Over at the Friendly Atheist, Hemant asks folks to consider the eternal issue of ism-ism: whether atrocious deeds can plausibly condemn the ideologies they are associated with. It’s an old, and, let’s face it, tedious debate, especially in religious circles, but one that is still unavoidable. Let’s all promise that this is the last time, ok?
It’s worth first noting that talking about “ideologies” can be misleading: excellent arguments can be composed around the idea that, say, communism is inherently am inescapably bad idea: that it corrupts even it’s nicest adherents. This is largely because there’s a lot to work with there: communism is a robust set of principles and values from which you can derive all sorts of inevitable problems.
But when you dial down to things that are more “category” than “manifesto,” this capability to characterize through association really breaks down. And this is never more the case than with the “atheism/theism” axis.
Simply put, pointing to the bad deeds of some atheists and pretending that you’ve conveyed any information about all atheists makes marginally less sense than pointing to the bad deeds of theists for the same reason. Which is to say that it’s worth very slightly less than very slightly more than nothing.
At least with theism, there is at least one principle that all theists share in common (god belief). It’s a pretty vague and abstract one though, and arguing that there is any further implications that are characteristic to all theists is a real stretch. A category that can encompass everything from Tolland-esque pantheism to Osama Bin Laden is going to be pretty hard to sensibly generalize with, let alone draw further damning conclusions about it.
But with atheism, you don’t have even that one very thin premise to begin with. There are NO affirmative principles necessarily in common. You don’t even have proper “group” of people, in the sense that there is no characteristic in any atheist you can point to that defines them as an atheist. If you didn’t know what a theist was, you’d have no reason at all to place them in a category with each other. They are, in fact, only dumped in the category of atheism via exclusion: leftovers, as it were, after we’ve accounted for all the theists.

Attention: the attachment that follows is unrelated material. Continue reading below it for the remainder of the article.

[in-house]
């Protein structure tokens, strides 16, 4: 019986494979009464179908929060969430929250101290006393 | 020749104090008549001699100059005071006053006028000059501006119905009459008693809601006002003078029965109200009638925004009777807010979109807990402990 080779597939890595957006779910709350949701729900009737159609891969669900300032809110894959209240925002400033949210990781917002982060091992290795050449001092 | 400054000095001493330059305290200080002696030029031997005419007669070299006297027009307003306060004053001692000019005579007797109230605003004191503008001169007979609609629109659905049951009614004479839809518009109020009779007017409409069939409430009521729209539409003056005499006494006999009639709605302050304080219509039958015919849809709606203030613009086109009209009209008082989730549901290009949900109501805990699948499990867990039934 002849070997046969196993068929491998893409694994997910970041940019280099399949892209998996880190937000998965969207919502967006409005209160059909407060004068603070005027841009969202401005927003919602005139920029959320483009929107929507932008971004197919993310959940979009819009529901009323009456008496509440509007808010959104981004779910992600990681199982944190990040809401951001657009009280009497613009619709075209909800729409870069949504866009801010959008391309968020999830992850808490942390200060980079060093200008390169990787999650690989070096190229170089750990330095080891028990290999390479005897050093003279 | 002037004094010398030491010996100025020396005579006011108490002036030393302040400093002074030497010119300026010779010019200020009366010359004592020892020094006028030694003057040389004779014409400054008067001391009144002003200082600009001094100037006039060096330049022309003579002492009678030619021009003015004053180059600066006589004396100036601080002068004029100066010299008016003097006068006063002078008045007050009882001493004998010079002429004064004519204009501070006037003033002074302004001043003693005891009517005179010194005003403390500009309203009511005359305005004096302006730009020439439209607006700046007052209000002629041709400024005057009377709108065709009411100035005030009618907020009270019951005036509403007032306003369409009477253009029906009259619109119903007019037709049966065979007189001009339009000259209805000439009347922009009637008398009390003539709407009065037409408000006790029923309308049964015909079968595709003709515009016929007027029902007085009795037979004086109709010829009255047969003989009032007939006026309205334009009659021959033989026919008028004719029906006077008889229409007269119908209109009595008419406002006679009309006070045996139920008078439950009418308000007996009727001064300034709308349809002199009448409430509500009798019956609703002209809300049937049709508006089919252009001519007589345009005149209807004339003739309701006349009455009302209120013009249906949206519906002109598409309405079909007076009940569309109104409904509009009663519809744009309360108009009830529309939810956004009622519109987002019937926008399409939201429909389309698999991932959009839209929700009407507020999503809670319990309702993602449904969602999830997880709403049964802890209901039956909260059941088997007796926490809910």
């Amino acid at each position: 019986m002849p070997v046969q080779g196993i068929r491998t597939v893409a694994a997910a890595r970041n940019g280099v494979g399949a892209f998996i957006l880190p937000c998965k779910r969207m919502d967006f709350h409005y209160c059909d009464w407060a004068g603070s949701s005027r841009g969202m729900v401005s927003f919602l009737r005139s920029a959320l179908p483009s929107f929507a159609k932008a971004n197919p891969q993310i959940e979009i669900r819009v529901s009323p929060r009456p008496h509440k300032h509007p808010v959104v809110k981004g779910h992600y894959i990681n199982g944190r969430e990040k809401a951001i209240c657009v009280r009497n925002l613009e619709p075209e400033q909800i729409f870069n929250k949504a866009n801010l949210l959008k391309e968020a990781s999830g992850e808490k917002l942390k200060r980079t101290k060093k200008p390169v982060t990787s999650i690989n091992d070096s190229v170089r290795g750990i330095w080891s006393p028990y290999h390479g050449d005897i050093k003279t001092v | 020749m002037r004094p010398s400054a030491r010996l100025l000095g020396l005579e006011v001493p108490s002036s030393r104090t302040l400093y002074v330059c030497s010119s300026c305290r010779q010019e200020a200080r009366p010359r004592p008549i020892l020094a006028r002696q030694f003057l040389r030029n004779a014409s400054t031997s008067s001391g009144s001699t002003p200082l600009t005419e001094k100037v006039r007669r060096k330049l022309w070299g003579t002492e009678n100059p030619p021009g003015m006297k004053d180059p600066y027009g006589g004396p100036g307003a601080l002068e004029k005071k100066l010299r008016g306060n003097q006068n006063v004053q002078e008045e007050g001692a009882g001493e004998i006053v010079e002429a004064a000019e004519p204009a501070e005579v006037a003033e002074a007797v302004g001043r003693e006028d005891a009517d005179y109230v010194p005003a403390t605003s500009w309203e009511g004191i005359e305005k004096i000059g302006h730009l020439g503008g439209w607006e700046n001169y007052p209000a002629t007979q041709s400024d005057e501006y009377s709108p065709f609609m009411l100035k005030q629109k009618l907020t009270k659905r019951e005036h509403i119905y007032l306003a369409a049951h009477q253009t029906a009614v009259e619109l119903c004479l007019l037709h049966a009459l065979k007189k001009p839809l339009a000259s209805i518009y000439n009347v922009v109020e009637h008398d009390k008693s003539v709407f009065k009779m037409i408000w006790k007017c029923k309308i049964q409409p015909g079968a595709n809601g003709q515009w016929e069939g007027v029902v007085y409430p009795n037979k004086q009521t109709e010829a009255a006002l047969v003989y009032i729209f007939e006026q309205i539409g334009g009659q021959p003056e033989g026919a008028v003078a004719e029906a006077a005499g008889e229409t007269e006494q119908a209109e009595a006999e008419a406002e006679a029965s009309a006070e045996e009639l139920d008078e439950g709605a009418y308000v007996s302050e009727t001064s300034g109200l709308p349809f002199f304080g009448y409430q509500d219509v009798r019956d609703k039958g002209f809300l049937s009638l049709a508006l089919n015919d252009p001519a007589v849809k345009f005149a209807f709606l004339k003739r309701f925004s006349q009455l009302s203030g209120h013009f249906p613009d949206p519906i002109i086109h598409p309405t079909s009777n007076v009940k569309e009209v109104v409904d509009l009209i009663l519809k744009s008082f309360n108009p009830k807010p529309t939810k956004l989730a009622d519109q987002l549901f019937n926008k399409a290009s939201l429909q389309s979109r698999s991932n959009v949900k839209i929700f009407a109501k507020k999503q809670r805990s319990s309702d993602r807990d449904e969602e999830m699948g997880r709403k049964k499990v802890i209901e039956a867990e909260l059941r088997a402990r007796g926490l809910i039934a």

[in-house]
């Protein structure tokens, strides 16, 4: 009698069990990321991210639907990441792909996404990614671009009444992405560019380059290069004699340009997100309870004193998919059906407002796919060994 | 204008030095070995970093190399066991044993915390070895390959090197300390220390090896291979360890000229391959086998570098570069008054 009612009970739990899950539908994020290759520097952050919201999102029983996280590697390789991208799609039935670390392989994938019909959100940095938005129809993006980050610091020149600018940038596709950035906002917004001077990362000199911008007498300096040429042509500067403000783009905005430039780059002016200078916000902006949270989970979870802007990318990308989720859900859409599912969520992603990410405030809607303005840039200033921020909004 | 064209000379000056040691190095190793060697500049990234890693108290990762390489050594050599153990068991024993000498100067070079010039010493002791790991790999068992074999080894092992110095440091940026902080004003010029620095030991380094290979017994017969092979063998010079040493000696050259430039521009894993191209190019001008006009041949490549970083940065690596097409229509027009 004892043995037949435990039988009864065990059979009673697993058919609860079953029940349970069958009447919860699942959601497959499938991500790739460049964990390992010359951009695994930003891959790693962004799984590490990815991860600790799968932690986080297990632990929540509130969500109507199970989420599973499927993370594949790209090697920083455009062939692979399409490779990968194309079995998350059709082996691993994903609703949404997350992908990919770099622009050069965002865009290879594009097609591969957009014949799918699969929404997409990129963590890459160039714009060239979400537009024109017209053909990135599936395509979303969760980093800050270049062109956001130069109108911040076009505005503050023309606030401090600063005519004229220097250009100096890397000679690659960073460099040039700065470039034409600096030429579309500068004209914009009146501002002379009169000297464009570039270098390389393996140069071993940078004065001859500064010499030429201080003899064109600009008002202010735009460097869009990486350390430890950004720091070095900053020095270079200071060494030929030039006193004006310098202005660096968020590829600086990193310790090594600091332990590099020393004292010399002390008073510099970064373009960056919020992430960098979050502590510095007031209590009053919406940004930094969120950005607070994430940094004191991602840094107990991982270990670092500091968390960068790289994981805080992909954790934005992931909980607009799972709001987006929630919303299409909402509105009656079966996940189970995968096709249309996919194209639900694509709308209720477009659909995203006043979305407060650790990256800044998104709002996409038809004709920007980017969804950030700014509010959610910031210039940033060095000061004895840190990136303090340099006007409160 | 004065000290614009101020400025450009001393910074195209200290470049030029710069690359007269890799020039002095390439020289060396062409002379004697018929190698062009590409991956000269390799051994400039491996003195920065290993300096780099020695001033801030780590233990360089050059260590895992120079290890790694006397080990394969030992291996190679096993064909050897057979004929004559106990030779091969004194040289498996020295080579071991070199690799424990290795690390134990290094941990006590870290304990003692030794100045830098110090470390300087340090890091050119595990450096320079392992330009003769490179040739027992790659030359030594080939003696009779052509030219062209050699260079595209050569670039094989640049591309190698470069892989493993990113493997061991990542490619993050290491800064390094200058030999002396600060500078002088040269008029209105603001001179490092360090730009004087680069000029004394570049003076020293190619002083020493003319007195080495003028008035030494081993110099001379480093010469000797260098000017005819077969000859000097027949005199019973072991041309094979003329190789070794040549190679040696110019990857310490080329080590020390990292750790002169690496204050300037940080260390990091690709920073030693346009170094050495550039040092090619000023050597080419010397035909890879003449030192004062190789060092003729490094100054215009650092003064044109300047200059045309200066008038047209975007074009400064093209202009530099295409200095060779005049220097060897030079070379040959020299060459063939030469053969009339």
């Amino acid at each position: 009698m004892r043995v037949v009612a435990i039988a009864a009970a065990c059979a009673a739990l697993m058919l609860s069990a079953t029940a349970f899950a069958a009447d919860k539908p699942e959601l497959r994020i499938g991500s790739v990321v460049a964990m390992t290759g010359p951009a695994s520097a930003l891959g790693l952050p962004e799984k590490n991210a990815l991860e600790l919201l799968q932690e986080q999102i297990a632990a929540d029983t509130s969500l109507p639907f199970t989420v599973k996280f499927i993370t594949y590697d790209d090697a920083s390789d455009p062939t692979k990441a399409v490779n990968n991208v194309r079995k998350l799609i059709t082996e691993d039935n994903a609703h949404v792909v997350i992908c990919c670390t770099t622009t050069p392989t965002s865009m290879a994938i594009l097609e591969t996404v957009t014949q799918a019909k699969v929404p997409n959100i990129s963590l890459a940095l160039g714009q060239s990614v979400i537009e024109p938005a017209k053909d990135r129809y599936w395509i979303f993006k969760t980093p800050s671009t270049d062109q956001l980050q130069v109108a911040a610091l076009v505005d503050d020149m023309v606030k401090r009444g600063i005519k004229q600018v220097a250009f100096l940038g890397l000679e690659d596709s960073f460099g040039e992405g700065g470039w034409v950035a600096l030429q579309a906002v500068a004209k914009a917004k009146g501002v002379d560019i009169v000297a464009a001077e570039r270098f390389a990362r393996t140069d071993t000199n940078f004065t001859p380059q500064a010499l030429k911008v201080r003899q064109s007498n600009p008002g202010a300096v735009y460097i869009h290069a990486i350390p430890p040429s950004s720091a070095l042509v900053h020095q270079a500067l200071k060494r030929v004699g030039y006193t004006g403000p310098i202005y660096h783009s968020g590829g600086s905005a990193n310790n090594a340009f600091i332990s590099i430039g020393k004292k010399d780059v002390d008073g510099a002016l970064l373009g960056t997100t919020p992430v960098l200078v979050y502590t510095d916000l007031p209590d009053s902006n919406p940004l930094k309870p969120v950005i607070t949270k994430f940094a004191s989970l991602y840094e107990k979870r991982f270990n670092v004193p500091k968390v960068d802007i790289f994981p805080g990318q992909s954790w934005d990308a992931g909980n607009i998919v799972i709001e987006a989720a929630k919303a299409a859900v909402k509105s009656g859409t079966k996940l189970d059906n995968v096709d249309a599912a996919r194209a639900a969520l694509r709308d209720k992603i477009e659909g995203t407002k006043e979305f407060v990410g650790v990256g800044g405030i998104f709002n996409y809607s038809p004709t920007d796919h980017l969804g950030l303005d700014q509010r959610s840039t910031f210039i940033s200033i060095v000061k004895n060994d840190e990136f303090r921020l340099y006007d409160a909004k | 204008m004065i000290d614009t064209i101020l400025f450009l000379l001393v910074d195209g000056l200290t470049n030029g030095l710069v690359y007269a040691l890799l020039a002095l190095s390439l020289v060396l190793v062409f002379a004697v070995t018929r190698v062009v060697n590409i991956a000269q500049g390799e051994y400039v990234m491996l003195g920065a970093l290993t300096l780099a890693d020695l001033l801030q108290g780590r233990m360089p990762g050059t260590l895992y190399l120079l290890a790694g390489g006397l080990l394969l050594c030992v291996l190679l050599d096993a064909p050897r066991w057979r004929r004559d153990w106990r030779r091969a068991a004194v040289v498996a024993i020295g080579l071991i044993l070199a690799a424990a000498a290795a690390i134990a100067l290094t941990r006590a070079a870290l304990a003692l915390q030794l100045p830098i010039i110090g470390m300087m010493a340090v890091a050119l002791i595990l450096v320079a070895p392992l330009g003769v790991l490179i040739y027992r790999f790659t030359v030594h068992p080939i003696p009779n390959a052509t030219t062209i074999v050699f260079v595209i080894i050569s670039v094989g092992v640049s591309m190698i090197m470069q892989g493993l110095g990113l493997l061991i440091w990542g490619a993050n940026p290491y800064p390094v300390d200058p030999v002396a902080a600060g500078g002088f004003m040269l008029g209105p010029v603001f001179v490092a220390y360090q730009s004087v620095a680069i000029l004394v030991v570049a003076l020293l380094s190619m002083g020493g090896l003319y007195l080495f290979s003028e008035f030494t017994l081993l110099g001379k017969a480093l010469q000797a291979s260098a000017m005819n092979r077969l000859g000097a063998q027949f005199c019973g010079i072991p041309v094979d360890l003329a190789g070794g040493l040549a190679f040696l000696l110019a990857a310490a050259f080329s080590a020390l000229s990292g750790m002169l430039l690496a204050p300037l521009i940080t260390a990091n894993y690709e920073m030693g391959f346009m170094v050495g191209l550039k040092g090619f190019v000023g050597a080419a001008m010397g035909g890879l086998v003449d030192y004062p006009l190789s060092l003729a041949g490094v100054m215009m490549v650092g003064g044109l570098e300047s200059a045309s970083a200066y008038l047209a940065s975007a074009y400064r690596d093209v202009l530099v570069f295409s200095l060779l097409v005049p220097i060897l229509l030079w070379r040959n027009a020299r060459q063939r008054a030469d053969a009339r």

Thus, arguing that there is anything characteristic of non-believers, whether singly or in groups, or even in potential societies worth of them, is simply an exercise in rhetorical confusion. What matters is what sorts of people they all are, not the one thing that they all aren’t.
Of course, that still leaves the common argument that what atheists are missing (i.e. god belief) is some special core principle of all human beings: one that’s functionally necessary for people to live a good satisfying life or make up a decent civilized society.
That, however, is a case that will have to be made on it’s own highly dubious merits. Trying to just lazily allege that Stalin and Mao have anything to do with any other given atheist, or even atheism as a simple category, is as goofy as trying to condemn all non-Irish people by pointing to the misdeeds of Genghis Khan. And, let’s face it, trying to assault bare “theism” in the same way is fool’s errand too.